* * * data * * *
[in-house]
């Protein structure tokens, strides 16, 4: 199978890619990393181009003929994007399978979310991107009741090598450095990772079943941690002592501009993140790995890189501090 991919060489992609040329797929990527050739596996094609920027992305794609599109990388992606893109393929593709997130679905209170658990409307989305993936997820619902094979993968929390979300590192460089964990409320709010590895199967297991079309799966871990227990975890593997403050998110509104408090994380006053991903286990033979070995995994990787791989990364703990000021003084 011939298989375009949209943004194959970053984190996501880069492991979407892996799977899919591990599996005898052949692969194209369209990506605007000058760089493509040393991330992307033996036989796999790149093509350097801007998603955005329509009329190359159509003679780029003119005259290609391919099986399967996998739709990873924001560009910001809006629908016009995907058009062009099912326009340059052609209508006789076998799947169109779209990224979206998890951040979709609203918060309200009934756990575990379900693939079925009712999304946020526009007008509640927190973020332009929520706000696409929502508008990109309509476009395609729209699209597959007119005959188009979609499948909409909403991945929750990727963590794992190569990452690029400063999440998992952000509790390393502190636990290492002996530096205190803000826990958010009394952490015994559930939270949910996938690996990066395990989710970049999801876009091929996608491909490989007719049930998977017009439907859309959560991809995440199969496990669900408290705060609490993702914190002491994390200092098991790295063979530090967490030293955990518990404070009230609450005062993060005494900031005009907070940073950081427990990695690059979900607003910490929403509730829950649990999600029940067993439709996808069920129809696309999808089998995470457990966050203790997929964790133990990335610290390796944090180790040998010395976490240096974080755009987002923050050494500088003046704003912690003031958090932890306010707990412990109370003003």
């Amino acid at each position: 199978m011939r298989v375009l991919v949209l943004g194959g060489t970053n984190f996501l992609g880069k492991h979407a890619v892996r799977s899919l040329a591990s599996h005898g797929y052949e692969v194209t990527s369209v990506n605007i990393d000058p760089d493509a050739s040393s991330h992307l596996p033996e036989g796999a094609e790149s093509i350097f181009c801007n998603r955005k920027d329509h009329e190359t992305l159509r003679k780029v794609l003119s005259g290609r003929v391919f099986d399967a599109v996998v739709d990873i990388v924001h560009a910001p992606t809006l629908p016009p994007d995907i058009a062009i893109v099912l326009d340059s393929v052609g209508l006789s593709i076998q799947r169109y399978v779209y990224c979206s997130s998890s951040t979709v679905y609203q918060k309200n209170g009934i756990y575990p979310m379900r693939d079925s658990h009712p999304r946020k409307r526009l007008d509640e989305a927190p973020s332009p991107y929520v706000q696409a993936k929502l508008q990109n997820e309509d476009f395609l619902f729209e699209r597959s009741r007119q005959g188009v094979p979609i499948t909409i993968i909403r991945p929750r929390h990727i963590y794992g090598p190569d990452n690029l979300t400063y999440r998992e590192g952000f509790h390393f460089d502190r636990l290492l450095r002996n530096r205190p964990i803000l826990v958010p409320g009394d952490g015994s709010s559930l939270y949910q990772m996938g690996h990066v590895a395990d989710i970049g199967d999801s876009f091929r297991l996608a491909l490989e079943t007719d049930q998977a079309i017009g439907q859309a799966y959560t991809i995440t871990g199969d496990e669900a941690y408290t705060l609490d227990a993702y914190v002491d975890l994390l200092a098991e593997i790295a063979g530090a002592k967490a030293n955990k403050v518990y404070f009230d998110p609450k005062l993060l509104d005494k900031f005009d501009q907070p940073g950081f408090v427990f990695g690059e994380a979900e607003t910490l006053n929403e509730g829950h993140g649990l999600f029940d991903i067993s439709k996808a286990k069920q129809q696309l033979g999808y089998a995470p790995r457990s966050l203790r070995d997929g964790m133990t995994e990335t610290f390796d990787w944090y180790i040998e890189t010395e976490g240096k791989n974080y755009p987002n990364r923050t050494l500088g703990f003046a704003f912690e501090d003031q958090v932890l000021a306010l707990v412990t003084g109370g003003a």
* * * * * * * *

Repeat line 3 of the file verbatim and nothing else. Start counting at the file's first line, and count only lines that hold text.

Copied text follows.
């Amino acid at each position: 199978m011939r298989v375009l991919v949209l943004g194959g060489t970053n984190f996501l992609g880069k492991h979407a890619v892996r799977s899919l040329a591990s599996h005898g797929y052949e692969v194209t990527s369209v990506n605007i990393d000058p760089d493509a050739s040393s991330h992307l596996p033996e036989g796999a094609e790149s093509i350097f181009c801007n998603r955005k920027d329509h009329e190359t992305l159509r003679k780029v794609l003119s005259g290609r003929v391919f099986d399967a599109v996998v739709d990873i990388v924001h560009a910001p992606t809006l629908p016009p994007d995907i058009a062009i893109v099912l326009d340059s393929v052609g209508l006789s593709i076998q799947r169109y399978v779209y990224c979206s997130s998890s951040t979709v679905y609203q918060k309200n209170g009934i756990y575990p979310m379900r693939d079925s658990h009712p999304r946020k409307r526009l007008d509640e989305a927190p973020s332009p991107y929520v706000q696409a993936k929502l508008q990109n997820e309509d476009f395609l619902f729209e699209r597959s009741r007119q005959g188009v094979p979609i499948t909409i993968i909403r991945p929750r929390h990727i963590y794992g090598p190569d990452n690029l979300t400063y999440r998992e590192g952000f509790h390393f460089d502190r636990l290492l450095r002996n530096r205190p964990i803000l826990v958010p409320g009394d952490g015994s709010s559930l939270y949910q990772m996938g690996h990066v590895a395990d989710i970049g199967d999801s876009f091929r297991l996608a491909l490989e079943t007719d049930q998977a079309i017009g439907q859309a799966y959560t991809i995440t871990g199969d496990e669900a941690y408290t705060l609490d227990a993702y914190v002491d975890l994390l200092a098991e593997i790295a063979g530090a002592k967490a030293n955990k403050v518990y404070f009230d998110p609450k005062l993060l509104d005494k900031f005009d501009q907070p940073g950081f408090v427990f990695g690059e994380a979900e607003t910490l006053n929403e509730g829950h993140g649990l999600f029940d991903i067993s439709k996808a286990k069920q129809q696309l033979g999808y089998a995470p790995r457990s966050l203790r070995d997929g964790m133990t995994e990335t610290f390796d990787w944090y180790i040998e890189t010395e976490g240096k791989n974080y755009p987002n990364r923050t050494l500088g703990f003046a704003f912690e501090d003031q958090v932890l000021a306010l707990v412990t003084g109370g003003a």